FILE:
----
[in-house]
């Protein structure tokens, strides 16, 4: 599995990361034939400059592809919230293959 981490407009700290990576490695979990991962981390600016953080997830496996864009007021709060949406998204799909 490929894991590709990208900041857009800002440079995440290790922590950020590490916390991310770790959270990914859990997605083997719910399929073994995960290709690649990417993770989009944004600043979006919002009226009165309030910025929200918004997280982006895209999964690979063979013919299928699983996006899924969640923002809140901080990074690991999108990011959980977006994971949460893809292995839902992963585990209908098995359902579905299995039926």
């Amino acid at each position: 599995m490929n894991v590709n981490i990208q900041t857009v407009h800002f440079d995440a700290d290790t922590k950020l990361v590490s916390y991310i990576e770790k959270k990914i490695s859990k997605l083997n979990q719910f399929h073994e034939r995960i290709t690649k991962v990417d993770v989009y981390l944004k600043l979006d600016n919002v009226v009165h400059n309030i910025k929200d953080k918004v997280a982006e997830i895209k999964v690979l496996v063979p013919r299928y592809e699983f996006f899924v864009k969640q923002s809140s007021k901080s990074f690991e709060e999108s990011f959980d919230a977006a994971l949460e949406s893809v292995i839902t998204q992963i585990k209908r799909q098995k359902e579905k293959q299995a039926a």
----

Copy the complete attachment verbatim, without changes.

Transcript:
[in-house]
């Protein structure tokens, strides 16, 4: 599995990361034939400059592809919230293959 981490407009700290990576490695979990991962981390600016953080997830496996864009007021709060949406998204799909 490929894991590709990208900041857009800002440079995440290790922590950020590490916390991310770790959270990914859990997605083997719910399929073994995960290709690649990417993770989009944004600043979006919002009226009165309030910025929200918004997280982006895209999964690979063979013919299928699983996006899924969640923002809140901080990074690991999108990011959980977006994971949460893809292995839902992963585990209908098995359902579905299995039926």
């Amino acid at each position: 599995m490929n894991v590709n981490i990208q900041t857009v407009h800002f440079d995440a700290d290790t922590k950020l990361v590490s916390y991310i990576e770790k959270k990914i490695s859990k997605l083997n979990q719910f399929h073994e034939r995960i290709t690649k991962v990417d993770v989009y981390l944004k600043l979006d600016n919002v009226v009165h400059n309030i910025k929200d953080k918004v997280a982006e997830i895209k999964v690979l496996v063979p013919r299928y592809e699983f996006f899924v864009k969640q923002s809140s007021k901080s990074f690991e709060e999108s990011f959980d919230a977006a994971l949460e949406s893809v292995i839902t998204q992963i585990k209908r799909q098995k359902e579905k293959q299995a039926a």